On March 13, 1877 Chester Greenwood—a 19-year-old inventor—received a patent for “improvements in ear-mufflers” and forever sealed his place in history—as well as making winter more comfortable for millions of freezing ears! Today we honor Chester and his invention that brought attention to Farmington, Maine and jobs for many people in the area. 2016 marks the 40th anniversary of Chester Greenwood Day, and the people of Farmington are pulling out all the stops. With a theme of Holiday Celebrations around the World, the day will include a parade, gingerbread contest, chili contest, craft fairs, historical open houses, Polarbear Dip, 5K race, Festival of Trees and more. If you live nearby, why not plan to attend? If not, and you live in an area where the cold winds are blowing, wear your earmuffs with pride!

Earmuffs for Everyone! How Chester Greenwood Became Known as the Inventor of Earmuffs

By Meghan McCarthy

 

In the mid-1800s inventors were trying to solve the problem of winter’s chill effects on tender ears. William Ware designed an “ear, cheek, and chin muff” that one wore somewhat like a false beard. Ear protecting hats, ear “slippers,” high collars, and other designs followed. But it wasn’t until Chester Greenwood and his sensitive protruding ears came along that earmuffs became practical. While the exact steps Chester took in creating his earmuffs aren’t known, he eventually perfected his invention and received a government patent on March 13, 1877—when he was only 19 years old!

celebrate-picture-books-picture-book-review-earmuffs-for-everyone-patents

Copyright Meghan McCarthy, courtesy of Simon & Schuster

Chester was no one-invention wonder, though. Always on the lookout for clever ways to make money, he went on to improve other products. He applied his foresight to the tea kettle, rounding the edges of the bottom to reduce wear; constructed an interchangeable-tooth rake; and built a collapsible, if cumbersome, tent.

His inventions brought him a comfortable life that he shared with others—a beautiful house for his family in Maine, the first steam car in his town, and a bicycle shop on the bottom floor of his workshop. His wife, also a progressive thinker, worked for women’s suffrage and inspired her husband to hire women in his workshops.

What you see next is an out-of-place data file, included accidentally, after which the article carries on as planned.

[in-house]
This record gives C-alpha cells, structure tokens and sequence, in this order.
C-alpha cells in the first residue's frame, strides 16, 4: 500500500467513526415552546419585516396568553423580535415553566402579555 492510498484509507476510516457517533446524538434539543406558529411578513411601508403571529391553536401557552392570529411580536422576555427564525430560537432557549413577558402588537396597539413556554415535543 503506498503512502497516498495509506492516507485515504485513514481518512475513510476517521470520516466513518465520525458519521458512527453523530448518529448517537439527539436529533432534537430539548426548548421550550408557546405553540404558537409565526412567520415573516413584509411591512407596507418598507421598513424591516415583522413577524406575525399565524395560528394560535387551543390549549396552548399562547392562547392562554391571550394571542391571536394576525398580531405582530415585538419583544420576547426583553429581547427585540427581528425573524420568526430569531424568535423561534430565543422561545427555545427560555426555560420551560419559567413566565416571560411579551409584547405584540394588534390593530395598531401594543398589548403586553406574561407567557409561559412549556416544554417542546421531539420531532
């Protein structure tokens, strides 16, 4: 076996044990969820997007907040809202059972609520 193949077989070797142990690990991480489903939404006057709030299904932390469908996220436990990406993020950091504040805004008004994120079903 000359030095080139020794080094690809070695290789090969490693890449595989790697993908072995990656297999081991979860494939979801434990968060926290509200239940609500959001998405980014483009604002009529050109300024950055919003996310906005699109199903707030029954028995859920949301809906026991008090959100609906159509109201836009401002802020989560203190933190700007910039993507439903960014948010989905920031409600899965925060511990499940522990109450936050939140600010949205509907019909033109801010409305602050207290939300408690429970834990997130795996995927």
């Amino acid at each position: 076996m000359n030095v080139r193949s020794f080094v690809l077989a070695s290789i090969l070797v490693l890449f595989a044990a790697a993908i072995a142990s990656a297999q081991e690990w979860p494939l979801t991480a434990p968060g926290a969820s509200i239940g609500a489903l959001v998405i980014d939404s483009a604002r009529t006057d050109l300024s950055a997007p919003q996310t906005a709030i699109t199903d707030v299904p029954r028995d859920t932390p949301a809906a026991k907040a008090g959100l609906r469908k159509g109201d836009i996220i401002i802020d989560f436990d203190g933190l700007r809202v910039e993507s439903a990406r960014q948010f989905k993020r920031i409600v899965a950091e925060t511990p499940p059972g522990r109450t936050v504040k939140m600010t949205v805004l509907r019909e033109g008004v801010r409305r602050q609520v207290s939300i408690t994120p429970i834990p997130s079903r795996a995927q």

After Chester passed away, some people, most notably Mickey Maguire, thought he deserved more acclaim—even a day dedicated as Chester Greenwood Day. Maguire was so excited about this that he became a kind of inventor himself—an inventor of tall tales. Over time he told some whoppers about Chester which were repeated in the press, making it hard to separate fact from myth. But even without the made-up stories, it’s easy to say that Chester Greenwood had a very remarkable life

celebrate-picture-books-picture-book-review-earmuffs-for-everyone-portraits

Copyright Meghan McCarthy, courtesy of Simon & Schuster

Earmuffs for Everyone! goes beyond the story of Chester Greenwood to include other inventors, a discussion of the patent system (using products well-known to today’s kids), and an explanation of how an inventor’s legacy grows. Meghan McCarthy writes with verve and humor, making the story of Greenwood’s invention as well as others’ creations inviting, accessible, and fun. Her illustrations of early attempts at creating earmuffs as well as other products from the 1800s are sure to delight kids and make them curious about the time period.

In her author’s note following the text, McCarthy expands on the story of Chester Greenwood and the process of applying for and earning a patent.

Ages 4 – 8

Simon & Schuster/Paula Wiseman Books, 2015 | ISBN 978-1481406376 

Discover more about Meghan McCarthy and her books plus fun activities, videos,  artwork, advice for writers and artists and more visit her website!

National Earmuff Day Activity

CPB - Earmuff Maze.png

Here’s to Warm Ears! Maze

 

One muff on each side of the head—Genius! But it took inventors a lot of trial and error to make the perfect warming headgear. Use your own creative thinking on this Here’s to Warm Ears!earmuff-shaped maze. Solution included.

Picture Book Review

June 1 – Global Running Day

celebrate-picture-books-picture-book-review-the-wildest-race-ever

About the Holiday